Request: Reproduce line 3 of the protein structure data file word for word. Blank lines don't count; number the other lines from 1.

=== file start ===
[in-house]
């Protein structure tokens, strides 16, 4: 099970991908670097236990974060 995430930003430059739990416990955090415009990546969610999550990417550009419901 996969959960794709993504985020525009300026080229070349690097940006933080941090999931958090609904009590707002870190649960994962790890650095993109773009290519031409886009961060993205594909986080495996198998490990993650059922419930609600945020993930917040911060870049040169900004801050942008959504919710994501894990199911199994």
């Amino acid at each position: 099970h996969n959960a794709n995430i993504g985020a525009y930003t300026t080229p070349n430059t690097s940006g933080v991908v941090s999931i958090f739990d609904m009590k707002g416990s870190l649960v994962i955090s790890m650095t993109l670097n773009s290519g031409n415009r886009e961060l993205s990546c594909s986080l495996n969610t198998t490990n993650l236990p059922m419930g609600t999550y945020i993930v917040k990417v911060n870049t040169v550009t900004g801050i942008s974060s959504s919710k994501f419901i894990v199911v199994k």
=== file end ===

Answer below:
């Amino acid at each position: 099970h996969n959960a794709n995430i993504g985020a525009y930003t300026t080229p070349n430059t690097s940006g933080v991908v941090s999931i958090f739990d609904m009590k707002g416990s870190l649960v994962i955090s790890m650095t993109l670097n773009s290519g031409n415009r886009e961060l993205s990546c594909s986080l495996n969610t198998t490990n993650l236990p059922m419930g609600t999550y945020i993930v917040k990417v911060n870049t040169v550009t900004g801050i942008s974060s959504s919710k994501f419901i894990v199911v199994k």